He cites his interview with Joe Walsh, who also plays lead guitar on Outside, as a revelatory moment: “I asked him about the difference between recording the James Gang in New York and in Los Angeles. And he said: ‘In New York there’s traffic, the city’s so fast and your drummer just got mugged in an alleyway. Then you come into this tiny room in a tiny building, it’s cold, and you play like the tension of the city is in your music. Whereas in Los Angeles you’ve just come back from the beach and smoked a doobie, then you go and jam.’ So if you think of it like that, it’s exactly right. Each one of these places has its influence on what you do somehow. Whether it’s musically or the sound of the room, or the pace and energy of the city. You’re learning so much by sitting down and talking with all these people. Not to sound cheesy, but history stays alive and is passed down by sharing stories. I think that’s important.”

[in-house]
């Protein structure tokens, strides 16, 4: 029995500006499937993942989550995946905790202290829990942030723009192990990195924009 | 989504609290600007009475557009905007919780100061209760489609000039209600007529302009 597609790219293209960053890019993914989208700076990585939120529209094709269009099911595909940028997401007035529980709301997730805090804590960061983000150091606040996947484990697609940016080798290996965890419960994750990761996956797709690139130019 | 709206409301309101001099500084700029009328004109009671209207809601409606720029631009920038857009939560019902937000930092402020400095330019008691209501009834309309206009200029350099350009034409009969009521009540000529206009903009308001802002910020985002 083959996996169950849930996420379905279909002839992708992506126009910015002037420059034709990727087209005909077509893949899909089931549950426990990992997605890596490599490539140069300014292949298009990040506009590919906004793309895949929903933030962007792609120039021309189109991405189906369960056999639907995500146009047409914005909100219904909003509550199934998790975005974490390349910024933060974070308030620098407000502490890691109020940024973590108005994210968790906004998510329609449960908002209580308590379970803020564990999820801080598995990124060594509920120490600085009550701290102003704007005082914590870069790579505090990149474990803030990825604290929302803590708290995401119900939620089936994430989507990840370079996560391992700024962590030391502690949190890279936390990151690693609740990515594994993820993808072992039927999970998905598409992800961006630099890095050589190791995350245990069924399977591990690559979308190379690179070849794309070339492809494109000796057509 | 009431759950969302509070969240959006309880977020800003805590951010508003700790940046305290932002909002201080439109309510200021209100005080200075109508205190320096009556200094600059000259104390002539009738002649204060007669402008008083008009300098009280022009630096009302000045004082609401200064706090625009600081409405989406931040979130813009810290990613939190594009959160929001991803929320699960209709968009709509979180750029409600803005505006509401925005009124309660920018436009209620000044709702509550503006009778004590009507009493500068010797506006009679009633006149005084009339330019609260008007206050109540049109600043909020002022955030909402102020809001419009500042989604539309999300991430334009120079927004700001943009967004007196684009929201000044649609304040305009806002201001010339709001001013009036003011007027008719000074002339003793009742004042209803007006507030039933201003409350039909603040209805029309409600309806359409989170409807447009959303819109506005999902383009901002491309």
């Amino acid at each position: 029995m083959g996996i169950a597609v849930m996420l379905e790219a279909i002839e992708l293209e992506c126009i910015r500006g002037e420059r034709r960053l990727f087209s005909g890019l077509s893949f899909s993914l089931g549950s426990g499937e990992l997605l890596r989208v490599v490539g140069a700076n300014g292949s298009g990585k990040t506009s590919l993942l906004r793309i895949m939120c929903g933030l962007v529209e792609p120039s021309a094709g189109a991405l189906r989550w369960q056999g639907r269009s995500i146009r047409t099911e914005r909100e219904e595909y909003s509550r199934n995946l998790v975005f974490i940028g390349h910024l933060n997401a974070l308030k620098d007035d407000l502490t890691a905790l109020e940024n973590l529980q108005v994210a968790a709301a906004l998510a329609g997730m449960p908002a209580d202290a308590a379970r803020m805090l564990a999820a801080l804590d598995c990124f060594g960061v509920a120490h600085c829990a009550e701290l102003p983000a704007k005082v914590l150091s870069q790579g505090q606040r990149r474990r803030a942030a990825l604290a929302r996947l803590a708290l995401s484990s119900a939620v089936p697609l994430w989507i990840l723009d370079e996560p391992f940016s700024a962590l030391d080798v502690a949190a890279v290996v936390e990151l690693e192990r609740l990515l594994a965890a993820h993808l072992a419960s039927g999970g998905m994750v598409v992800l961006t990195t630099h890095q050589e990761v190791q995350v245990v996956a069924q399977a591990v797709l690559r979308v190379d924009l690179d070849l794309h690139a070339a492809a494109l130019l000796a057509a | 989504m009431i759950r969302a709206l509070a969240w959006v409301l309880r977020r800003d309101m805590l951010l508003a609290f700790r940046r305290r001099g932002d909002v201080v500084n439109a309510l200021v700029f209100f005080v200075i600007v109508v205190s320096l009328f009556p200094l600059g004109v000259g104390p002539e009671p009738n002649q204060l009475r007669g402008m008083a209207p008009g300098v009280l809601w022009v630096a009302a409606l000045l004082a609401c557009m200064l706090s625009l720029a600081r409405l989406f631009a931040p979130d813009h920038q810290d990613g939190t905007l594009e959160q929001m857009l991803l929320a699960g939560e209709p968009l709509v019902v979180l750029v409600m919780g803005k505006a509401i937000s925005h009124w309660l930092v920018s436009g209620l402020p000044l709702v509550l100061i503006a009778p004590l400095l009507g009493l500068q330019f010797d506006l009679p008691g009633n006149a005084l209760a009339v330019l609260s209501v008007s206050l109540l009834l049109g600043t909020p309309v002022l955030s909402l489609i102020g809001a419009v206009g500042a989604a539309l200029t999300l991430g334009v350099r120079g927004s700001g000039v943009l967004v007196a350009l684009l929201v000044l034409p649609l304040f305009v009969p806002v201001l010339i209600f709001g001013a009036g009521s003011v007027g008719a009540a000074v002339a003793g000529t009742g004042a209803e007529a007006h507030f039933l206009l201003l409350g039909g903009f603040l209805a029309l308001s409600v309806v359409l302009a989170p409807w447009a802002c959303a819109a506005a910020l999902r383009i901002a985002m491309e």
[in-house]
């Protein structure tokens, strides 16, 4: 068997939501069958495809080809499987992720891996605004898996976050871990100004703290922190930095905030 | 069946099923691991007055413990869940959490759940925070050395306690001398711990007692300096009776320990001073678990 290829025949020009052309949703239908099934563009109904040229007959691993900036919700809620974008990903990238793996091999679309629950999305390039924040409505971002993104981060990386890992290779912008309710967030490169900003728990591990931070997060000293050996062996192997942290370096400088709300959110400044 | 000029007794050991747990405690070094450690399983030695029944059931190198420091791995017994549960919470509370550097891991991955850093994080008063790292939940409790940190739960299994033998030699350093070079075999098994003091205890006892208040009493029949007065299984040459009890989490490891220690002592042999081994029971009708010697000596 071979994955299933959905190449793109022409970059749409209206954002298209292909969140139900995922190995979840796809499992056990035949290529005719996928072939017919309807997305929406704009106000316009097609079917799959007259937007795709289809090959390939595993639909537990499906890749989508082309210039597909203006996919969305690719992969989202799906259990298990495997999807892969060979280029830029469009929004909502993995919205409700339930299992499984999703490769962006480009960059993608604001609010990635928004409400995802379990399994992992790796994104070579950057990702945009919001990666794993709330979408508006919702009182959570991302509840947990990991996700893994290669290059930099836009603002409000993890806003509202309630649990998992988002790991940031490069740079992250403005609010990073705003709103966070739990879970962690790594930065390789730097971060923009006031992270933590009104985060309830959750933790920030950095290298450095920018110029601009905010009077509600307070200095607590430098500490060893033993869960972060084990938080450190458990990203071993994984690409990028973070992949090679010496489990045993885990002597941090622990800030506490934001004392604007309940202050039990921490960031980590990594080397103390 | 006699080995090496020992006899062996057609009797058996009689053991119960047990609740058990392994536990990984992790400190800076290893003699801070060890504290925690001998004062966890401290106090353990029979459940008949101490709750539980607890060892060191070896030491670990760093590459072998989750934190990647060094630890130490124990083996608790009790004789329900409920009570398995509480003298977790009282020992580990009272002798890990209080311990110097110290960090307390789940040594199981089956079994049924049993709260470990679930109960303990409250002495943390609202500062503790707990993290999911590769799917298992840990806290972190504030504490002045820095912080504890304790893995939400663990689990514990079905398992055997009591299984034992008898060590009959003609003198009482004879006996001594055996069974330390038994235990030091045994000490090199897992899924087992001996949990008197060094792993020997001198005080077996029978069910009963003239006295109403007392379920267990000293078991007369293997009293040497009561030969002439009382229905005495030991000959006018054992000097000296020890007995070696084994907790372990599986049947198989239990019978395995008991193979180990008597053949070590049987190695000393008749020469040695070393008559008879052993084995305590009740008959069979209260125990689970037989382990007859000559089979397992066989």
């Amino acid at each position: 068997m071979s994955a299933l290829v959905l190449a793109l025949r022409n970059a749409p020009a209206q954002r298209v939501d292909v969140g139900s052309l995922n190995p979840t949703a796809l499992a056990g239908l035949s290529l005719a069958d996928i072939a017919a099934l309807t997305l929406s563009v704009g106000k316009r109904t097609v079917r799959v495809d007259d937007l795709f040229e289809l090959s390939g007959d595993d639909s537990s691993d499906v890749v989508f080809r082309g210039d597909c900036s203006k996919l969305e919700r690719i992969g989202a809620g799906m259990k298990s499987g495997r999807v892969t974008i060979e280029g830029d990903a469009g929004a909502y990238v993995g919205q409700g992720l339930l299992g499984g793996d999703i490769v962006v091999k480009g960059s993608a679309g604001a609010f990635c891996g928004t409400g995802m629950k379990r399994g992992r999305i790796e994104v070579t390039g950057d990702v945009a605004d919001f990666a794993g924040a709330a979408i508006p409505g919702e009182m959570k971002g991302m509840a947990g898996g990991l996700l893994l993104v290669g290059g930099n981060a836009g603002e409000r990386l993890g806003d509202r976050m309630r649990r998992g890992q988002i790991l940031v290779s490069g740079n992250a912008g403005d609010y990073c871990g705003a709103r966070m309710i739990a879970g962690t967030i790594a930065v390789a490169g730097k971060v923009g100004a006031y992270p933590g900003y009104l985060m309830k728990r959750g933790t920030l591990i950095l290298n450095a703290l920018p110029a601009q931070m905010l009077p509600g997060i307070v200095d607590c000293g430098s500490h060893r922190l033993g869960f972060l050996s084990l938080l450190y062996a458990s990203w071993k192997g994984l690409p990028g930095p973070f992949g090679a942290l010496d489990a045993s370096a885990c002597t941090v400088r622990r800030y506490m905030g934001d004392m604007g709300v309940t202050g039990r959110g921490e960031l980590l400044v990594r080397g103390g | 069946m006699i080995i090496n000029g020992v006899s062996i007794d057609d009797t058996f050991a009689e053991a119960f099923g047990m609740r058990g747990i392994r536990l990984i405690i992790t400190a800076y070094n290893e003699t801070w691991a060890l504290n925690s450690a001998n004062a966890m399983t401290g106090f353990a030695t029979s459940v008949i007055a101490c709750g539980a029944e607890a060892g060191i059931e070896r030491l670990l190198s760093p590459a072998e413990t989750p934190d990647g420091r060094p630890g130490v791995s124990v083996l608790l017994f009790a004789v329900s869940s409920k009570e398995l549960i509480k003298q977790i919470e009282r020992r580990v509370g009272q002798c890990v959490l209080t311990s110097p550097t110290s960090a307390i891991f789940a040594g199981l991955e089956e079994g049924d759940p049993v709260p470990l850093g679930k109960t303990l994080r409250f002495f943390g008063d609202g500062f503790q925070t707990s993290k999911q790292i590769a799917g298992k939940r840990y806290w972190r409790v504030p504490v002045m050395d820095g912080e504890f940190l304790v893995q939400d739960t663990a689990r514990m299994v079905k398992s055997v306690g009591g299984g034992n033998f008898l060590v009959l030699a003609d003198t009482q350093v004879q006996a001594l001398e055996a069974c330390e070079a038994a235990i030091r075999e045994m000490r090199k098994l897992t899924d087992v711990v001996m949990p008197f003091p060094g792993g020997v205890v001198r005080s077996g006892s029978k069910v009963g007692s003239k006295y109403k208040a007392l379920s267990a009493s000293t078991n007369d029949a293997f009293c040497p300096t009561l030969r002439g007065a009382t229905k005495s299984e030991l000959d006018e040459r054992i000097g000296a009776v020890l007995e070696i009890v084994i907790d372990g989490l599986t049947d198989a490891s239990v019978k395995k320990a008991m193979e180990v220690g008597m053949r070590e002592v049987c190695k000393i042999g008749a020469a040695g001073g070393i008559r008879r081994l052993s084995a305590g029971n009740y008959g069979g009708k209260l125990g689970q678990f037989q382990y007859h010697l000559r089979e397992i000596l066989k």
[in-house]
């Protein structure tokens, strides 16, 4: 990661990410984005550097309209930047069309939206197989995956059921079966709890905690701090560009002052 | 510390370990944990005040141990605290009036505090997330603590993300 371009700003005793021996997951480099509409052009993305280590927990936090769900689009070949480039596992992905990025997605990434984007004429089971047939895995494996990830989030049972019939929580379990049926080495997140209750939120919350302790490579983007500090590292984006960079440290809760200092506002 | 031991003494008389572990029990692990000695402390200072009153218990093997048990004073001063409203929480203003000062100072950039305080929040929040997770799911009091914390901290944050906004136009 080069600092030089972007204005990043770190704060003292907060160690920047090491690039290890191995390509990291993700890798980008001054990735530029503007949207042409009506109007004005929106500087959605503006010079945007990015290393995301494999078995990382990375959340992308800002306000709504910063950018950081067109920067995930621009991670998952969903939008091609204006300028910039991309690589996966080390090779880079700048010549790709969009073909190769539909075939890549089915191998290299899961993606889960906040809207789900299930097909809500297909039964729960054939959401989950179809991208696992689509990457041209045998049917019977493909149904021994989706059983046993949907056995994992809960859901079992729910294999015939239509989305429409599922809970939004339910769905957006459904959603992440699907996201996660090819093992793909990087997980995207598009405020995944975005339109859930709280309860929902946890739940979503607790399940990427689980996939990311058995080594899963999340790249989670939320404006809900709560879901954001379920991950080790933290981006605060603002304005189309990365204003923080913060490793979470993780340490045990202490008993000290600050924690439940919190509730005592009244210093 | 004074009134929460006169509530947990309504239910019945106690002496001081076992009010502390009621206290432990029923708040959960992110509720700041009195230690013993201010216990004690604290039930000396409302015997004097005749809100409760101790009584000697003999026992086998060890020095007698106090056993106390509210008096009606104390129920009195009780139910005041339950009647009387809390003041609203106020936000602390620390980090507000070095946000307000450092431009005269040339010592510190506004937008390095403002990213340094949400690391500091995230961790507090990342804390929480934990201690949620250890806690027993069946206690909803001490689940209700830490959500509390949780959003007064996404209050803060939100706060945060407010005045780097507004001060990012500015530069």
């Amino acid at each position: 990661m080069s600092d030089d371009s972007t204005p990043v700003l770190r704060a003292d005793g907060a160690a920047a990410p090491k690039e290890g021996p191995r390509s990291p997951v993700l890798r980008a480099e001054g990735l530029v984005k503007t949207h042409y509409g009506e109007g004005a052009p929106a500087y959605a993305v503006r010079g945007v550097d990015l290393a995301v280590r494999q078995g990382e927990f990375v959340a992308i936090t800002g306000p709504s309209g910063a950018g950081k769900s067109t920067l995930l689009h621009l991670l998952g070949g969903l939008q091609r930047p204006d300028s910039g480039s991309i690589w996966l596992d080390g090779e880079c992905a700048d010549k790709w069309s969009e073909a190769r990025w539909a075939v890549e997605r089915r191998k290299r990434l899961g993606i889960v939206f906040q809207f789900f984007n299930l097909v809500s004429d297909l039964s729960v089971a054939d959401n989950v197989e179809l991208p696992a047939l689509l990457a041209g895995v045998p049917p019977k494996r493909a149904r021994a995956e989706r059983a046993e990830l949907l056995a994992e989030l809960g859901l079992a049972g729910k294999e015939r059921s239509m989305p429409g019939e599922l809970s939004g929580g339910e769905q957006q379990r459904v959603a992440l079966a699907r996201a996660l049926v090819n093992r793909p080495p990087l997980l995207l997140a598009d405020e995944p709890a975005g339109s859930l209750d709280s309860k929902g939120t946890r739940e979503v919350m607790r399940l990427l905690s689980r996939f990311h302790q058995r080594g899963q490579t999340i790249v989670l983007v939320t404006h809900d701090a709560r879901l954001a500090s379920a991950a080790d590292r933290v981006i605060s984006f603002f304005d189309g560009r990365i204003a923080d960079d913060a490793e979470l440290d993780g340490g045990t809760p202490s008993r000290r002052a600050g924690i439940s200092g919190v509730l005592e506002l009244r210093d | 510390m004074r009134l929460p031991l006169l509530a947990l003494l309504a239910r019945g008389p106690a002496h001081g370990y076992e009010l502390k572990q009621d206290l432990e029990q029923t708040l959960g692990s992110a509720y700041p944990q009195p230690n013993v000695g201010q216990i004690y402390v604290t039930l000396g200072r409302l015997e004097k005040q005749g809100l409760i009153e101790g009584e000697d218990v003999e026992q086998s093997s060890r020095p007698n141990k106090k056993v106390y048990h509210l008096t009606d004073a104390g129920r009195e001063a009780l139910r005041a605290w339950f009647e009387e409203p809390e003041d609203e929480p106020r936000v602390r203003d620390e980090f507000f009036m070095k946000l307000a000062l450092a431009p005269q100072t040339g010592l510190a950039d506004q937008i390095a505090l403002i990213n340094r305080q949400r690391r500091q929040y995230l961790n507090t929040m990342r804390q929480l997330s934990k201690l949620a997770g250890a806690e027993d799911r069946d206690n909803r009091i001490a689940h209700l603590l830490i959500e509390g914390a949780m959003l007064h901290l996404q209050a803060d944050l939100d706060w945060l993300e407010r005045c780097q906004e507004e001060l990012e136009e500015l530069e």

All this might sound a little too dry and educational, but Sonic Highways represents Foo Fighters at their blazing best, roaring through songs with the kind of teeth-into-a-gale abandon that we’ve come to expect. Yes, the album might have benefited from a little more regional dialect, but it’s difficult to find fault with the piledriving Something From Nothing, the megaton monster that is In The Clear or even the brusque efficacy of The Feast And The Famine. Grohl and co. are in rude health. “When we look at each other as a band or get together to rehearse, it doesn’t feel like twenty years. It still feels new. And having new music is a big part of that.”